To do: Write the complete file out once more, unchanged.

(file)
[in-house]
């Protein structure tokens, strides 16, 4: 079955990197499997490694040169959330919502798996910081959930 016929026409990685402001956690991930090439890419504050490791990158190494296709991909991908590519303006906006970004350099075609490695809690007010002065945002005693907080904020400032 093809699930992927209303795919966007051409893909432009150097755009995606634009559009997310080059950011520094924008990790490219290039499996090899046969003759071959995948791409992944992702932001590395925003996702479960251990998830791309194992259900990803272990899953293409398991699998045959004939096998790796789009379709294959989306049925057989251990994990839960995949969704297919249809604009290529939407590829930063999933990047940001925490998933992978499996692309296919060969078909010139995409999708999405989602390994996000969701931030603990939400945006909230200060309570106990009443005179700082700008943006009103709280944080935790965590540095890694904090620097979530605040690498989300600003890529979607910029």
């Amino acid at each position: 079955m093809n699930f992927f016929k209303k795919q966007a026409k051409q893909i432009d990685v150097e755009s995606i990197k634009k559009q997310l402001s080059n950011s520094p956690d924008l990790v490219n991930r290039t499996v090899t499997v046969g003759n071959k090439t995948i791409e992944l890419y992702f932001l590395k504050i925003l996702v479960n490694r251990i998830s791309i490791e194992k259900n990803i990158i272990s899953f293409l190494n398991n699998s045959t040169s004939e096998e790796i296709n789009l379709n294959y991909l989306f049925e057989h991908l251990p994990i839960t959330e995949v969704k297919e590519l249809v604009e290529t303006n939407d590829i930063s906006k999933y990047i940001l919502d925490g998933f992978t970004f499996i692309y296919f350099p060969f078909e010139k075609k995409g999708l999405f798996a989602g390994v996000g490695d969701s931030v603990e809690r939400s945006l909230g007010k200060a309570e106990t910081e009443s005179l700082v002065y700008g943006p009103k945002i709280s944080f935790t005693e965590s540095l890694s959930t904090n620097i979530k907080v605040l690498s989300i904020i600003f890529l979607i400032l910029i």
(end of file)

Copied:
[in-house]
């Protein structure tokens, strides 16, 4: 079955990197499997490694040169959330919502798996910081959930 016929026409990685402001956690991930090439890419504050490791990158190494296709991909991908590519303006906006970004350099075609490695809690007010002065945002005693907080904020400032 093809699930992927209303795919966007051409893909432009150097755009995606634009559009997310080059950011520094924008990790490219290039499996090899046969003759071959995948791409992944992702932001590395925003996702479960251990998830791309194992259900990803272990899953293409398991699998045959004939096998790796789009379709294959989306049925057989251990994990839960995949969704297919249809604009290529939407590829930063999933990047940001925490998933992978499996692309296919060969078909010139995409999708999405989602390994996000969701931030603990939400945006909230200060309570106990009443005179700082700008943006009103709280944080935790965590540095890694904090620097979530605040690498989300600003890529979607910029």
């Amino acid at each position: 079955m093809n699930f992927f016929k209303k795919q966007a026409k051409q893909i432009d990685v150097e755009s995606i990197k634009k559009q997310l402001s080059n950011s520094p956690d924008l990790v490219n991930r290039t499996v090899t499997v046969g003759n071959k090439t995948i791409e992944l890419y992702f932001l590395k504050i925003l996702v479960n490694r251990i998830s791309i490791e194992k259900n990803i990158i272990s899953f293409l190494n398991n699998s045959t040169s004939e096998e790796i296709n789009l379709n294959y991909l989306f049925e057989h991908l251990p994990i839960t959330e995949v969704k297919e590519l249809v604009e290529t303006n939407d590829i930063s906006k999933y990047i940001l919502d925490g998933f992978t970004f499996i692309y296919f350099p060969f078909e010139k075609k995409g999708l999405f798996a989602g390994v996000g490695d969701s931030v603990e809690r939400s945006l909230g007010k200060a309570e106990t910081e009443s005179l700082v002065y700008g943006p009103k945002i709280s944080f935790t005693e965590s540095l890694s959930t904090n620097i979530k907080v605040l690498s989300i904020i600003f890529l979607i400032l910029i």